Cacophonous lasers and their applications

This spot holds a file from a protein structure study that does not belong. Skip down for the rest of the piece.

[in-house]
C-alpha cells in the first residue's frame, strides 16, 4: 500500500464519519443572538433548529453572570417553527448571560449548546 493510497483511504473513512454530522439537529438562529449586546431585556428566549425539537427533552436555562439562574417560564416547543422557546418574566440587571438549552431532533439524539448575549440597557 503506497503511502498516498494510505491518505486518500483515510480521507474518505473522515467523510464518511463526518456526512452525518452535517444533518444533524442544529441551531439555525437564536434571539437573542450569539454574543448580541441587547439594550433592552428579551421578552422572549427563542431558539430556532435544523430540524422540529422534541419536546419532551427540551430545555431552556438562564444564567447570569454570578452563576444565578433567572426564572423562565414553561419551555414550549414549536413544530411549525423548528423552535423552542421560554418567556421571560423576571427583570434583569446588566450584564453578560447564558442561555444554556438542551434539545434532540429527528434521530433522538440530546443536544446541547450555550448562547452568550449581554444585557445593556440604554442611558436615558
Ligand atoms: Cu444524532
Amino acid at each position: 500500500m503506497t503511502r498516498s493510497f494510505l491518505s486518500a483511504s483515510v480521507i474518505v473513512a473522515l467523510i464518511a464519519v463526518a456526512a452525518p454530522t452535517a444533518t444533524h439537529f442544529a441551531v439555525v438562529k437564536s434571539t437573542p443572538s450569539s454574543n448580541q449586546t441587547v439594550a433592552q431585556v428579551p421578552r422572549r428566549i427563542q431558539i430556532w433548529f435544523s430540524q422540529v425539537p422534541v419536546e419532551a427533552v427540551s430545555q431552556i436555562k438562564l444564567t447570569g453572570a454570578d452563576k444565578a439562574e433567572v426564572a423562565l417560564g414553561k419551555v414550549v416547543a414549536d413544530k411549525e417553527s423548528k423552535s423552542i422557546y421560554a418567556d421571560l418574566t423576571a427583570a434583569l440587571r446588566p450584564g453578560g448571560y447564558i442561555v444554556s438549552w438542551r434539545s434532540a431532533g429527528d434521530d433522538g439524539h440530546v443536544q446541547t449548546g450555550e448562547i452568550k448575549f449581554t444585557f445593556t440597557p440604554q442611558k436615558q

Chaos, an unstable steady-state phenomenon, arises in apparently random optical sequences from semiconductor lasers subjected to reflection. This condition, referred to as cacophony, might provide a new pseudo-random source for use in coherent fibre optic systems. Coherent optical signal processing is expected to find substantially increased application, especially in local data networks. An optical spread-spectrum source may suit two apparent needs of these networks: 1) a high resolution optical time-domain reflectometer, using correlation of sequences, which can identify the closely spaced features found in these systems; and 2) data security through optical frequency-hopping encryption, especially in broadcast data networks. The link between cacophony and chaotic processes suggests that, although noise like, the spectral evolution of cacophony is deterministic. This implied reproducibility, akin the binary pseudo-random sequences, would be advantageous in spread-spectrum applications. Experimental examination of reflection effects on lasers has explored various lasing and external reflection conditions. Computer simulation of cacophonous generators supplement the experimental work with quick trials of experiments under typical, hypothetical, or even unrealisable conditions. A new in-phase and quadrature equivalent circuit models optical magnitude with phase information, and with modest computing requirements. Cacophony has been generated experimentally and in the computer model, and reproducible sequences up to 10ns long have been demonstrated. Modelling shows that reproducibility may be improved if conditions, especially at the start of lasing, are better controlled. It is concluded that, in order to reach the kind of optical sequence reproducibility that is called for in the applications described above, it is probably necessary to introduce quantisation into the generator. The work has attempted to characterize optical cacophony, and has perhaps added some knowledge to the general problems of coherent optical signal processing.